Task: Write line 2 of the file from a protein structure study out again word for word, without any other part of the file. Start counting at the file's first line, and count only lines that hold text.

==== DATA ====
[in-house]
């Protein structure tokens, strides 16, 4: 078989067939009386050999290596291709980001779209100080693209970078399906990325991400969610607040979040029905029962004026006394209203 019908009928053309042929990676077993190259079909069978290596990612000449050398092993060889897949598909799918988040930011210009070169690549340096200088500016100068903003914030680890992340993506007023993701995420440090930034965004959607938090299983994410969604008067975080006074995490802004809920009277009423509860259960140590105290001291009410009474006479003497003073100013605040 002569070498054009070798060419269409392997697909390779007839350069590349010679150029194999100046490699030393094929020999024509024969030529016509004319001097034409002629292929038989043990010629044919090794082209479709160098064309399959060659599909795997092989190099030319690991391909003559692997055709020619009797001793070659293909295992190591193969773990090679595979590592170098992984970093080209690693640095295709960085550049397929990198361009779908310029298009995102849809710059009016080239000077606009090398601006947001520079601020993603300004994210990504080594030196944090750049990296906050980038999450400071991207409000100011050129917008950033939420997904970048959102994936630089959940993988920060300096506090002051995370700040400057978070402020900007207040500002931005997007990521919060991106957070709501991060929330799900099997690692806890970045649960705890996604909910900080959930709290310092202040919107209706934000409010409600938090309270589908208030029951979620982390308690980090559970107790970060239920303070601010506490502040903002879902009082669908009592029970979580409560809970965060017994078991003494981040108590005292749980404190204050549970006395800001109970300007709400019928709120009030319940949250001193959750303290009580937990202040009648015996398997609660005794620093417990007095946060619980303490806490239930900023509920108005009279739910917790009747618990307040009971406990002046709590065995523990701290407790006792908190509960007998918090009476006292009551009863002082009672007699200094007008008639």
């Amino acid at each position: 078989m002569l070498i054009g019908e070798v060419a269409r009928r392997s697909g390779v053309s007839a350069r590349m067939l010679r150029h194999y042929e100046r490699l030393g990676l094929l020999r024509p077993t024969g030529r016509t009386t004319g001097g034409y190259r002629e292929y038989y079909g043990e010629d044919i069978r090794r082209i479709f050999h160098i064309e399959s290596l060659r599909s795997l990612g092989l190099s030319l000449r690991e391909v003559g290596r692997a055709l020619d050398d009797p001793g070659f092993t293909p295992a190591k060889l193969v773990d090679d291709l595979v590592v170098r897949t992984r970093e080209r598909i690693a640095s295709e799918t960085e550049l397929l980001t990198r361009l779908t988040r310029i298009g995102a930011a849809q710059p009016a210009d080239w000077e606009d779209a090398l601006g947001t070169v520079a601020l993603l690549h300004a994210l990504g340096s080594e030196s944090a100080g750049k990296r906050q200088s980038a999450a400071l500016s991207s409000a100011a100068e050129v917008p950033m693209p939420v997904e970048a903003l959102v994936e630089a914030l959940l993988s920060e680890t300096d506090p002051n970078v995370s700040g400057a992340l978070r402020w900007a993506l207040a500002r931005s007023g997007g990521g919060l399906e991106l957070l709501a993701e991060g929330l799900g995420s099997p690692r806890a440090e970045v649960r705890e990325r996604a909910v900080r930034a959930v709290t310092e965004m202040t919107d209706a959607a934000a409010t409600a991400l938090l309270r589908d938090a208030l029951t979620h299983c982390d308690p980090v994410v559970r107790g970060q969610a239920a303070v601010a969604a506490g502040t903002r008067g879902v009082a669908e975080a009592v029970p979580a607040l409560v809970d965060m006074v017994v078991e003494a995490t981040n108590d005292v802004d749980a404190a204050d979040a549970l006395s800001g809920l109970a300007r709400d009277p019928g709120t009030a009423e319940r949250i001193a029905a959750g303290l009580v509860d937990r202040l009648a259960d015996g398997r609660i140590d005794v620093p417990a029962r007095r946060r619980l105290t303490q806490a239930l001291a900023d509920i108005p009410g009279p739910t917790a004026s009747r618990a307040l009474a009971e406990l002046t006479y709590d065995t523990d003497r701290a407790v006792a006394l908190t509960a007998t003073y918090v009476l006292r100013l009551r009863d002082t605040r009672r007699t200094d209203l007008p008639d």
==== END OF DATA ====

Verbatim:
């Protein structure tokens, strides 16, 4: 078989067939009386050999290596291709980001779209100080693209970078399906990325991400969610607040979040029905029962004026006394209203 019908009928053309042929990676077993190259079909069978290596990612000449050398092993060889897949598909799918988040930011210009070169690549340096200088500016100068903003914030680890992340993506007023993701995420440090930034965004959607938090299983994410969604008067975080006074995490802004809920009277009423509860259960140590105290001291009410009474006479003497003073100013605040 002569070498054009070798060419269409392997697909390779007839350069590349010679150029194999100046490699030393094929020999024509024969030529016509004319001097034409002629292929038989043990010629044919090794082209479709160098064309399959060659599909795997092989190099030319690991391909003559692997055709020619009797001793070659293909295992190591193969773990090679595979590592170098992984970093080209690693640095295709960085550049397929990198361009779908310029298009995102849809710059009016080239000077606009090398601006947001520079601020993603300004994210990504080594030196944090750049990296906050980038999450400071991207409000100011050129917008950033939420997904970048959102994936630089959940993988920060300096506090002051995370700040400057978070402020900007207040500002931005997007990521919060991106957070709501991060929330799900099997690692806890970045649960705890996604909910900080959930709290310092202040919107209706934000409010409600938090309270589908208030029951979620982390308690980090559970107790970060239920303070601010506490502040903002879902009082669908009592029970979580409560809970965060017994078991003494981040108590005292749980404190204050549970006395800001109970300007709400019928709120009030319940949250001193959750303290009580937990202040009648015996398997609660005794620093417990007095946060619980303490806490239930900023509920108005009279739910917790009747618990307040009971406990002046709590065995523990701290407790006792908190509960007998918090009476006292009551009863002082009672007699200094007008008639």